John Copeland: Violent Music/Fragile Feels

IN: (May 28, 2021)In Focus

Violent Music/Fragile Feels, 2021. John Copeland


Violent Music/Fragile Feels, 2021. John Copeland

John Copeland’s most recent body of work formulates an attack on both abstraction and figuration with a forceful angst. Sourcing his artistic inspiration from vintage magazines, postcards, and old photographs he finds in thrift stores, the artist weaves an intricate line between what is real and what is imagined. 

Executed in Copeland’s traditional primary-colour-heavy palette, Violent Music/ Fragile Feels(2020-21) moves the furthest into abstraction from the entire collection of paintings. Other works in the series, Omnivore (2020-21) or In Case You Didn’t Feel Like Showing Up (2020-21), for example, amalgamate thick impasto brushwork with clearly identifiable everyday scenes. Quotidian, unembellished folk are enveloped within Copeland’s canvases, tucked beneath frenzied brushwork on raw canvas. These instantly recognisable scenes are emblematic of our own lives, they translate as moments we relate to, having seen or experienced them before. However, while Omnivore and In Case You Didn’t Feel Like Showing Up present scenes of relatable figuration, the works simultaneously emphatically affirm that they are, indeed, paintings. The two pieces focus on Copeland’s expressive brushwork and mark-making, allowing the compositions to slip fluidly from realistic scenes into abstracted strokes of colour.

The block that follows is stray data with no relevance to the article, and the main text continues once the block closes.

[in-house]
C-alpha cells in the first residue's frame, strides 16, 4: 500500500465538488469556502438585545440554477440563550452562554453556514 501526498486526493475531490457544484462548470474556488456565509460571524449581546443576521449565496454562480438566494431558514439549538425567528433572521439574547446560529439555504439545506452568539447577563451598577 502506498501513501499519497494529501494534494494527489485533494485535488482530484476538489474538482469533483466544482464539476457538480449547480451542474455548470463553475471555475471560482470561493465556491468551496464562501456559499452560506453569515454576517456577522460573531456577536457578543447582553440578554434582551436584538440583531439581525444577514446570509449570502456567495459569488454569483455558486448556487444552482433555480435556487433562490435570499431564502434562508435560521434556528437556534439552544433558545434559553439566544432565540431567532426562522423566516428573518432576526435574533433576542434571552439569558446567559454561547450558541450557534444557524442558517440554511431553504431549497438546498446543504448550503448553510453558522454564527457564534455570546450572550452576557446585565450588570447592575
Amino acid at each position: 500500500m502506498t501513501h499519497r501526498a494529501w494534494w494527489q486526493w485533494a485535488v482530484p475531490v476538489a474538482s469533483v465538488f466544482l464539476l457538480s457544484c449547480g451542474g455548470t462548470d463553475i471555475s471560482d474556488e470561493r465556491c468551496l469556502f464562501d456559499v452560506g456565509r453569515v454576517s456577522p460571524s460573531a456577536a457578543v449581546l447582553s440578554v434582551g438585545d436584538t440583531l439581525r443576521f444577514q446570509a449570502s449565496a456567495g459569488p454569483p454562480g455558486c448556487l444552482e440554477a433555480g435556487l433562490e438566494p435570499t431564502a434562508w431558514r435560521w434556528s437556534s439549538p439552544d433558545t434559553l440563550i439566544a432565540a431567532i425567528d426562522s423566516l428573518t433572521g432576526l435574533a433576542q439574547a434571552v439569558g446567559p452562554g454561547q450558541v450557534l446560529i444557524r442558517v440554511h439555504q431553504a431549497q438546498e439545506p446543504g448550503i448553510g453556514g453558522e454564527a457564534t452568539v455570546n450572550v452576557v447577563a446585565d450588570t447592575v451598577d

Violent Music/ Fragile Feels rejects this trajectory, presenting an image almost entirely defined by abstraction. The painting comprises dynamic flesh tones alongside lashings of vivid reds, blues, and yellows, seemingly sourced straight from the tube itself. Copeland’s application of paint is dictated by a frenetic energy which climaxes at the centre of the composition. This area of the painting can be regarded as the most figurative, displaying suggestions of an arm, face, or perhaps a torso. These whispers of realistic details are tantalisingly placed in order to encourage closer and more considered looking. As viewers, we are left with little to grasp onto, and are thus encouraged to look longer and deeper at the scene before us

(By Eleanor Lerman)

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